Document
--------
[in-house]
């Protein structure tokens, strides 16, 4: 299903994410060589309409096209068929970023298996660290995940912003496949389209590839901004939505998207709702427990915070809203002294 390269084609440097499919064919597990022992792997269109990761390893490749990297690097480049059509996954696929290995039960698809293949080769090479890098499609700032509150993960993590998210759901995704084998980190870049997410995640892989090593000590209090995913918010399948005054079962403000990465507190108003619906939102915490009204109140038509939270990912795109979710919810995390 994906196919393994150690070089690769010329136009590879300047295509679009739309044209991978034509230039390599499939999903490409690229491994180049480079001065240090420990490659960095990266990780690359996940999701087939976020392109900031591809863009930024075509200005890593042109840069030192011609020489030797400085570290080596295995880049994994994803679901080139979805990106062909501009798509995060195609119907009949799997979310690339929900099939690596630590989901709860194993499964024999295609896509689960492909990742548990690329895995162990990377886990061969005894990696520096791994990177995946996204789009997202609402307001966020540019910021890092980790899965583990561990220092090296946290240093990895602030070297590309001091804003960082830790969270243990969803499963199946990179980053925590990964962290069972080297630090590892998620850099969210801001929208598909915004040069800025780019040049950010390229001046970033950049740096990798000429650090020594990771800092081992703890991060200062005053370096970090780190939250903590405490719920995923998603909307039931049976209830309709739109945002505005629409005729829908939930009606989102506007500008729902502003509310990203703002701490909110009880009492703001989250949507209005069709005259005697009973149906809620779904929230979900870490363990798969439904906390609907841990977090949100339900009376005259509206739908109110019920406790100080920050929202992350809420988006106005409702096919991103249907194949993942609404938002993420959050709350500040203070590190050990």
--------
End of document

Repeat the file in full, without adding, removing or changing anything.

[in-house]
């Protein structure tokens, strides 16, 4: 299903994410060589309409096209068929970023298996660290995940912003496949389209590839901004939505998207709702427990915070809203002294 390269084609440097499919064919597990022992792997269109990761390893490749990297690097480049059509996954696929290995039960698809293949080769090479890098499609700032509150993960993590998210759901995704084998980190870049997410995640892989090593000590209090995913918010399948005054079962403000990465507190108003619906939102915490009204109140038509939270990912795109979710919810995390 994906196919393994150690070089690769010329136009590879300047295509679009739309044209991978034509230039390599499939999903490409690229491994180049480079001065240090420990490659960095990266990780690359996940999701087939976020392109900031591809863009930024075509200005890593042109840069030192011609020489030797400085570290080596295995880049994994994803679901080139979805990106062909501009798509995060195609119907009949799997979310690339929900099939690596630590989901709860194993499964024999295609896509689960492909990742548990690329895995162990990377886990061969005894990696520096791994990177995946996204789009997202609402307001966020540019910021890092980790899965583990561990220092090296946290240093990895602030070297590309001091804003960082830790969270243990969803499963199946990179980053925590990964962290069972080297630090590892998620850099969210801001929208598909915004040069800025780019040049950010390229001046970033950049740096990798000429650090020594990771800092081992703890991060200062005053370096970090780190939250903590405490719920995923998603909307039931049976209830309709739109945002505005629409005729829908939930009606989102506007500008729902502003509310990203703002701490909110009880009492703001989250949507209005069709005259005697009973149906809620779904929230979900870490363990798969439904906390609907841990977090949100339900009376005259509206739908109110019920406790100080920050929202992350809420988006106005409702096919991103249907194949993942609404938002993420959050709350500040203070590190050990």